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Tag Archives: Income tax

We Need Some Sane Tax Policy in Washington

President Obama has launched his campaign for reelection by using “fairness” as a theme.  His main rallying cry is that the rich need to pay their fair share of taxes.  No one knows what this exact fair share is; all he and his supporters know is that it’s a number that is higher than what high income earners pay now.

I realize, however, that I can’t just be mad at the left and their blatant attempt to tax more in order to spend more.  Upon reflection, it’s obvious that there hasn’t been sane tax policy in years.  Good tax policy would involve taxes and spending in the same conversation.

Washington has a history of doing one without the other.  People are critical of Reagan and his marginal rates cut from the early 80s.  What was supposed to happen was that for every $1 in cuts, the Democrat-led Congress was supposed to impose $3 in spending cuts.  Instead, the cuts were never implemented.  Ironically, in what has become a prominent talking point, the left even now points to Reagan as a big spender.  The idea that there was a deal that was reneged on is never mentioned.

In the 90s, Clinton and a Dem-led Congress increased taxes in 1993.  The fact that the economy continued to grow on the strength of the tech bubble gives ammunition to those who say the increases helped fuel the economy.  In 1996, after the Republican takeover in congress, tax cuts were pushed through.  Clinton didn’t want them but signed them nonetheless.  The economy continued to grow and tax receipts to the government increased.  Yes, increased.

Then came the Bush cuts.  Sure, with two wars going on, there was lots of distraction.  But the administration and Congress missed the boat.  Based on tax receipts, the deficit got down to $400 billion before the economy collapsed in 2007.   That’s important to point out because without any real spending cuts, tax receipts were going up.  If there had been a real effort to cut spending, it’s possible there may have been a surplus in the future.  Instead, the Bush administration and the Republicans (then the Dems in 2007 and 2008) continued to spend.

Further, Republicans used the pending expiration of the Bush tax cuts to yell about how Obama would preside over the largest tax increase in history.  Not only is that assertion probably false, but it also ignores the fact that the cuts had to have a sunset provision of 10 years in order to be passed in the first place.  The fact is, they all should have been allowed to expire.  But how often does Congress do the right thing?  Republicans want all to be extended, while Democrats have made it a priority to raise taxes on the top 1%-2% of earners, saying they need to pay their “fair share.”  If there was going to be serious, SERIOUS discussion of tax policy, ALL the rates would be returned to pre-Bush levels.  It is funny, though, that critics say how the Bush cuts put the economy in a hole, yet only lobby for ending the cuts for the highest earners.  The estimated cost of the cuts for the middle class and below is three times that of the amount for high earners.  But to point that out would be political suicide.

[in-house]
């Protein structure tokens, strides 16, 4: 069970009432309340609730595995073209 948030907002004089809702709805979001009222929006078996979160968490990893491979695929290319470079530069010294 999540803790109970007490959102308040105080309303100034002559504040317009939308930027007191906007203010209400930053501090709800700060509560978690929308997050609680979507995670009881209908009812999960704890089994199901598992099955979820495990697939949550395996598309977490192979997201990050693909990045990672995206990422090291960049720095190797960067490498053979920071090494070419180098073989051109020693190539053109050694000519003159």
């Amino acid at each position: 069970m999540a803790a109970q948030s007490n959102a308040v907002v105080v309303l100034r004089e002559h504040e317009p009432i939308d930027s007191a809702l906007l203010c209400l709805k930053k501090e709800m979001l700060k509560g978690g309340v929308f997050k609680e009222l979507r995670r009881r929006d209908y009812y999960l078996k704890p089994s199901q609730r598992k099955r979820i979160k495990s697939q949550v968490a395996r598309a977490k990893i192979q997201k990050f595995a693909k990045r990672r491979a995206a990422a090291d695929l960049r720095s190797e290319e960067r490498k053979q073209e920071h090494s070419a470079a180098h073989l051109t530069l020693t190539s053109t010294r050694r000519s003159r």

Speaking of Democrats, Obama put a small tax cut into the stimulus, then extended the Bush cuts for two years as part of the debt ceiling deal.  But Democrats are pounding the war drums for higher taxes on higher earners, saying its about “fairness.”  They have yet to acknowledge that in terms of the amount of taxes paid, effective rate comparisons, or burden distribution, higher earners do more than their less well-to-do countrymen.  Plus, Democrats are lobbying to extend a payroll tax cut from 2011.  While Republicans went after the Democrats before about not raising taxes during a down economy-something Obama said he wouldn’t do), Democrats have taken that page from the playbook in order to get the payroll tax cut extended through 2012.